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Jul 1922 – Reader Opinion

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“Even stardom doesn’t make a girl immune to loneliness” – Agnes Ayres, 1922

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Apr 1922 – Hollywood Boulevardier Chat

Alittle bit of gossip I picked up from friends say Rudolph Valentino’s new house with no bride apparent on Whitley Heights, Hollywood is the most sensatoinal and exotic piece of property in the movie colony.  Nobody knows what he is going to do with it.  Presumbly he bought it in a fit of exuberance on discovering he would not be paying alimony in connection from his divorce from Jean Acker

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9 Dec 1913 – Youthful Dreams Sails

In 1913, on this day, an 18-year-old, Rudolph Valentino, with youthful dreams and ambitions leaves familiarity behind for an unknown.  A passenger on the S.S. Cleveland, the ship will take him, and others like him to a better life in America. The S.S. Cleveland was a steam powered ship, operated by the Hamburg America Line, transporting both cargo and passenger.  In the end, he was a survivor and achieved the American Dream.

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12 Oct 1923 – Sheik Swamped by Demand for a Hair Lock

Rudolph Valentino holidaying in London, has been inundated with requests from English flappers for locks of his hair.  He would probably have been balder than Bob Fitzsimmons he had complied with every request.

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16 May 1924 – Valentino in Miami Asks Chance to Rest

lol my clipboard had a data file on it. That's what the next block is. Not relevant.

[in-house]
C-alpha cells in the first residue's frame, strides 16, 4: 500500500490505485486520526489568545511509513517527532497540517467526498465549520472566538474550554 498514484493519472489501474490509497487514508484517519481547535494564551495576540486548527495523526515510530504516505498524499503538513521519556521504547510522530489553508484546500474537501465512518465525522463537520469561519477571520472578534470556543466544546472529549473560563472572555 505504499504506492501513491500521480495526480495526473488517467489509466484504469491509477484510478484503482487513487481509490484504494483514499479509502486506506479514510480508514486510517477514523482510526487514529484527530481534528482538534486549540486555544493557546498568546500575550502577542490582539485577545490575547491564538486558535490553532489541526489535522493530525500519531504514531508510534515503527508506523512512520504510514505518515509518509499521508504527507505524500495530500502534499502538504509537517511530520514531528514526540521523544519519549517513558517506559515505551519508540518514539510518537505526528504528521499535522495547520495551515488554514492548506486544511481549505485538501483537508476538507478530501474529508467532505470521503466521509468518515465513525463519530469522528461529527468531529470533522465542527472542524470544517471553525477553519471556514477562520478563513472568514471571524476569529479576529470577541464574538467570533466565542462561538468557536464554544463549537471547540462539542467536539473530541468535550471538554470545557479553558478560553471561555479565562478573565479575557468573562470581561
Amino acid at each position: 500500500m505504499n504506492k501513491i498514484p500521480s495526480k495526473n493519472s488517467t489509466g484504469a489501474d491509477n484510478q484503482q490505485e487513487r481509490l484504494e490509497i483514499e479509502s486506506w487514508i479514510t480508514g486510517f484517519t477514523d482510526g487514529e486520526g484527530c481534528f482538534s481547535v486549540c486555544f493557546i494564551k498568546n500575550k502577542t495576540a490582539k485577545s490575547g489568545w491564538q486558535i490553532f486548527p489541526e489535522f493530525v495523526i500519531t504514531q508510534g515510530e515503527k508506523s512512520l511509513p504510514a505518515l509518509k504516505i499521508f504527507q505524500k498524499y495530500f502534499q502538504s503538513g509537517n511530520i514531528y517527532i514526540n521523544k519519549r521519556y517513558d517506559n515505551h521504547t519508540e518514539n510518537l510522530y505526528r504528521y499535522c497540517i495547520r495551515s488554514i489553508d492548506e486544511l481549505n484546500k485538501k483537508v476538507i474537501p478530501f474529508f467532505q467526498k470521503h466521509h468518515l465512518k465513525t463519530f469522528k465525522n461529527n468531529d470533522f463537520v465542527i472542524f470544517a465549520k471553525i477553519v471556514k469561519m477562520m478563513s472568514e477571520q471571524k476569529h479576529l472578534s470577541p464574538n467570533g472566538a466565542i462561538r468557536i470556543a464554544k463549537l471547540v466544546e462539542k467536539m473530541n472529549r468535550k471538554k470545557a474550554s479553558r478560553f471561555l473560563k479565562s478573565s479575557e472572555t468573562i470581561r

It must be different if Rudolph Valentino is in it, for he said so himself to the Miami News representative Friday when interviewed Friday. “Stop right there” pleaded the Sheik “only say I have been in Florida or Miami but please don’t tell where my cottage is.  The interviewer tried to console the star with assurances the Florida Keys for which he sailed almost at dawn Saturday morning are an excellent place to get lost if he really wants to escape the maddening crowd.  Still he said he did not want his name in the paper as he is here strictly to rest. But worse, than that he had an enormous police dog and a stern physical director at his cottage and both, less than one-half hour earlier, refused to let the reporter see Mr. Valentino. “Yes, we have no publicity today”. Was the sum and substance of the P.D.’s conversation after he called off the dog.  The dog, which looks every inch a sheik of canines, however, refused to function in breaking up the interview when Valentino was caught sauntering around the old Lake Placid school grounds during the shooting of some scene’s for Betty Compton.  In fact, the interviewer found much more satisfaction to pat said dog’s strong head than to twiddle a pencil with proverbial nervousness in the presence of a celebrity. It is only one week off, which Mr. Valentino claims between the completion of Monsieur Beaucaire and the start of his next picture to be set in South America. But this brings back a starting point, for Rudolph Valentino must have things different or not at all.  At the first mention of sheiking, up went his finger and his quick, soft but positive voice was saying “Ah only once, why repeat”? Ask Mr. Valentino about the trend of modern movie pictures in theme, in setting, in cost, in acting and every time he says “it must be different” so Valentino fans need not expect to see him over and over again playing a type of role “they love to see him in.” Producers, said Mr. Valentino, are all watching for successes and then are repeating them.  “The Sheik” was a success, bad as it was, and they copied it admits the star, “and if Beaucaire is a success they will all be wearing powdered wigs. Rex Beach put a revolution into the story of Valentino’s next picture and out it had to come, and now the star says the public can look forward to something different  there in setting, theme, and action. In fact, he says  his own part is to be “very heavy” which is one alibi for the present rest, which began on his arrival Thursday and he has now taken off fishing.  When it comes to pleasing the public with something new Valentino is all for Douglas Fairbanks . There he says, is a man who can make a picture, and he calls Fairbanks instinct and ability as a director even more than his ability as an actor, the explanation of his success and Valentino’s eyes shine as he smiles with anticipation of what the public will think of the “Thief of Bagdad” as a fairytale for adults to enjoy. The question is will Valentino make a movie in Miami? Well, the next picture is of South America. The star says the interiors will be made in New York and he does not think the exteriors will be on the southern continent. Imagination at work on the statement says the exteriors will be artificial or on the islands or the only, real live groves of coconuts and royal palms in the United States will get into the movies again.  Asked if he likes Miami? Mr. Valentino’s response was “oh, very much”.  A bright yellow coat and bell-shaped trousers were the first impression that many received of the celebrity in their midst when he first appeared on the streets in  – well, in Dade County. Yet his eyes do shine. His side whiskers> Well he does not look like his imitators. Maybe the powdered wig caused it, but those famous moments are trimmed quite a peak.  He wears horn-rimmed glasses, Harold Lloyd might envy. No Mrs. Valentino was not with him. When she finishes with cutting the Beaucaire film in New York, maybe.